Archive for the ‘Canadian Politics’ Category

By Olivia Ward | March 13, 2017

She calls herself a humble scribbler, but when I read in a recent parody by Canadian journalist Olivia Ward about how Donald Trump reacted to allegations about “The Russian Connection” by ordering the Russian Tea Room in Manhattan to close …

…In a speech immediately ridiculed by Donald Trump, actress Meryl Streep told the Golden Globe audience, “we need the principled press to hold power to account, to call him on the carpet for every outrage. That’s why our founders enshrined the press and its freedoms in the Constitution.” Ironically, she called for supporting the Committee to Protect Journalists, whose main mission, until now, has been campaigning for those in the dungeons and torture chambers of authoritarian regimes. “We’re gonna need them going forward,” she said, “and they’ll need us to safeguard the truth.”

But therein lies the nut graph, as editors like to call the crucial piece of the story. Because safeguarding the truth has never in living memory been more difficult in the democratic world…

Continue reading: Truth, Lies and Democracy: Journalism in the Age of Trump – BillMoyers.com

On Wednesday night, a rally against the federal Liberals’ Motion M-103 was held in Toronto. The motion is moderate and largely exploratory, and is in part a response to the grotesque […]

…Charles McVety, once debated with me on CBC television, again on sex education. On air, he said that I was no longer “a family man” and suggested I was defending the former Ontario government advisor and convicted child pornographer Benjamin Levin.

This is the very type of “free speech” to which many on the new right refer: the right to insult, offend and, often, simply lie.

Source: What the right keeps getting wrong about free speech

Yes, I made excuses. Why am I so willing to give the benefit of the doubt? It is because I know how critical it is to keep hope alive. I do not want to feed the bad wolf. Citizen engagement and faith in the system are essential ingredients for our survival. We cannot risk feeding cynicism.

Source: Trudeau Broke His Promises But Don’t Let Him Break Our Faith | Elizabeth May

75 charts every Canadian should watch in 2017 – Macleans.ca

Maclean’s presents its third annual chartstravaganza to help make sense of the Canadian economy in the year ahead

Source: 75 charts every Canadian should watch in 2017 – Macleans.ca

Here’s One:

Canada’s gig workers

Linda Nazareth,
RelentlessEconomics.com.
Twitter:@relentlesseco 

linda-nazareth1

“Here is the graph I would like to show you: the number of gig workers in Canada. I know they are there. More and more, Canadians do not have long-term, single-employer jobs but rather move from gig to gig, sometimes juggling several at the same time. The trouble is, gig work as a reality is pretty new to all of us, so neither Statistics Canada nor anyone else tracks how many gig workers there are out there. So since there is some overlap between gig workers and the self-employed, I have settled for showing a graph of the self-employed. Interestingly, the percentage of Canadians in this category has really not changed much over the past few years, although it did get a bump during the downturn in 2008-09, although not as big as it did during the recession of 2000.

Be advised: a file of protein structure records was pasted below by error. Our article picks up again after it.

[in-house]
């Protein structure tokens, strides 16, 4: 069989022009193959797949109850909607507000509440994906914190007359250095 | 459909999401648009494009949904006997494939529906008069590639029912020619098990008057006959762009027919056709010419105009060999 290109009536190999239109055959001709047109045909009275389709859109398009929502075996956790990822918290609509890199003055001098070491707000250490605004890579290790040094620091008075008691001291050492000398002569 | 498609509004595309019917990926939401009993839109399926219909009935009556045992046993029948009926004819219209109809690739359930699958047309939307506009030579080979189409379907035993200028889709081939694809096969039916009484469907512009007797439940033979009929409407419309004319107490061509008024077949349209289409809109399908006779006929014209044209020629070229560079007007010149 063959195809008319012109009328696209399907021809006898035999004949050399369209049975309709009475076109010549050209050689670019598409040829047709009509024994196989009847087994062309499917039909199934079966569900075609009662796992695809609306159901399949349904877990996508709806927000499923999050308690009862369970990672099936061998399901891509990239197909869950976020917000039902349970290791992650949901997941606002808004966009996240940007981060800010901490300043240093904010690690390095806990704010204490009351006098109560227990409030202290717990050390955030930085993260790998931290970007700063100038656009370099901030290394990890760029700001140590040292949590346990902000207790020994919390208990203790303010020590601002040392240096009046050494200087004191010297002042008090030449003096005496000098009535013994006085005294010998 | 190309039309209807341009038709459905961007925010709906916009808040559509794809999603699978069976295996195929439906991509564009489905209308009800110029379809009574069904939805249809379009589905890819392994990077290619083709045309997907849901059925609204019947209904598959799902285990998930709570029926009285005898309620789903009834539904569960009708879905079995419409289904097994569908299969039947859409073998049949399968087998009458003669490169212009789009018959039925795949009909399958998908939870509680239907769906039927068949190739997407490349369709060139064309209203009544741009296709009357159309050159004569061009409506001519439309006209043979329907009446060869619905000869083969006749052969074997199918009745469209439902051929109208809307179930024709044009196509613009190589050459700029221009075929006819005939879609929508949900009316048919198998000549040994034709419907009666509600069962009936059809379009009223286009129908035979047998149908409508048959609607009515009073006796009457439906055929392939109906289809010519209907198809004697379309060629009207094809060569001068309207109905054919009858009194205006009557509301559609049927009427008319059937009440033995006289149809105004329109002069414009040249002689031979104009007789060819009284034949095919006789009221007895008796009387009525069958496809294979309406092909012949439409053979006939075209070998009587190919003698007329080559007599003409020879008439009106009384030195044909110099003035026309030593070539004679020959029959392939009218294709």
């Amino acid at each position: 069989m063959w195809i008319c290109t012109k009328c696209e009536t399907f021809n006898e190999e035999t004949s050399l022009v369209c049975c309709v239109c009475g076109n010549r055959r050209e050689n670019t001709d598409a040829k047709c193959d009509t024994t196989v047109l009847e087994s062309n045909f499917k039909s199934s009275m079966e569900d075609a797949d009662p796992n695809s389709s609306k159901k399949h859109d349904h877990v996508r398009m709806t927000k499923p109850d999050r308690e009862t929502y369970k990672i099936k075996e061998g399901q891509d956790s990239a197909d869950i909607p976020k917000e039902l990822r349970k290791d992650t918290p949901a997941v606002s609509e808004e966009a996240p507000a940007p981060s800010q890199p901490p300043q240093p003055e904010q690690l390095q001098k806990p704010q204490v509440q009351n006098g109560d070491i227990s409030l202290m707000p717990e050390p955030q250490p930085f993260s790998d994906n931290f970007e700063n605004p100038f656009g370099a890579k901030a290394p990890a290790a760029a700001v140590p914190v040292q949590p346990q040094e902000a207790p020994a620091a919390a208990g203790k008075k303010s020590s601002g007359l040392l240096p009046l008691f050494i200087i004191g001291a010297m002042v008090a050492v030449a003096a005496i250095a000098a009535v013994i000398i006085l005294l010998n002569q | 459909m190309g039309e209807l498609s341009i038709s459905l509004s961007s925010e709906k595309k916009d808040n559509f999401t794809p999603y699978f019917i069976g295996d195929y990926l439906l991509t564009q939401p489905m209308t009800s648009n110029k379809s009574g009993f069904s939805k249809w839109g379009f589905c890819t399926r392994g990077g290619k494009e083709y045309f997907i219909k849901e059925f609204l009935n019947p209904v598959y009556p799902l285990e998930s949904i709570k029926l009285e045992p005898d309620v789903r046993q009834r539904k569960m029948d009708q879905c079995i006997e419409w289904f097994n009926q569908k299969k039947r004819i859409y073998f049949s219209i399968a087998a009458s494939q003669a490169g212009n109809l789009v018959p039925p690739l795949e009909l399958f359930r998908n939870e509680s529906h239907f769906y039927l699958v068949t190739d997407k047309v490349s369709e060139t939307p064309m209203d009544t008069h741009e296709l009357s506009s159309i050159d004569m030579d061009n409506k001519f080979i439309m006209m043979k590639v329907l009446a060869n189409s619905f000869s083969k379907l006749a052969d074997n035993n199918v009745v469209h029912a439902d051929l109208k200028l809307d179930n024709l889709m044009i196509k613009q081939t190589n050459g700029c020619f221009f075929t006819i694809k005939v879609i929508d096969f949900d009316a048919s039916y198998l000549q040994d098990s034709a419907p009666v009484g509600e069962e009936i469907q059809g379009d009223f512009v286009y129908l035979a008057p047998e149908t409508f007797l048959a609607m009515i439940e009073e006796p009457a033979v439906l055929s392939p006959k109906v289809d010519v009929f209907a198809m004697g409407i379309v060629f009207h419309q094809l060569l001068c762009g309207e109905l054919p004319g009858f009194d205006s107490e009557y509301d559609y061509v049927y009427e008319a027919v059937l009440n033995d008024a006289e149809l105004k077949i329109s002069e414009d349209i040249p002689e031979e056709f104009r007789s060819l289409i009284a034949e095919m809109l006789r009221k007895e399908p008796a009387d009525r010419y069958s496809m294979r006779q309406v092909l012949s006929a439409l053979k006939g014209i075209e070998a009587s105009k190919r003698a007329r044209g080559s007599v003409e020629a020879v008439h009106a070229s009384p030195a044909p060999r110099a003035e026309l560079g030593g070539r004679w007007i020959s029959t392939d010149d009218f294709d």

There are other gig workers. Some pick up one contract after another with maybe some involuntary unemployment in-between, others are contract workers who drive for Uber on the side or fiftysomethings who take on work at their old employers occasionally, but who are not employees. All may be simply counted as ‘working’ when they have a job, and ‘unemployed’ when they are looking for one. We do not have a good count of how many there are but we should: gig work is the way of the future and will affect everything from government policy to how banks lend money. The first step in dealing with this new reality means knowing how many people are already immersed in it.”

Canada has a long history of exporting military equipment around the world, but keeping tabs on the size and scope of the arms industry proves surprisingly difficult.

Source: Canadian arms trade much larger than data suggests, expert says – Business – CBC News

Logging the best lines lodged by Jason Kenney in the debate on BDS.

Source: Nine things Jason Kenney said during the BDS debate that should make you rage | rabble.ca

The CBC  gives an eloquent flat-earther a privileged platform from which to spew forth from with phonetic, pretentious, pompous, put-on ponderousness. -PG

Rex Murphy unleashed another torrent of anti-environment rhetoric yesterday.

Source: The nasty nattering of climate change denier, Rex Murphy | National Observer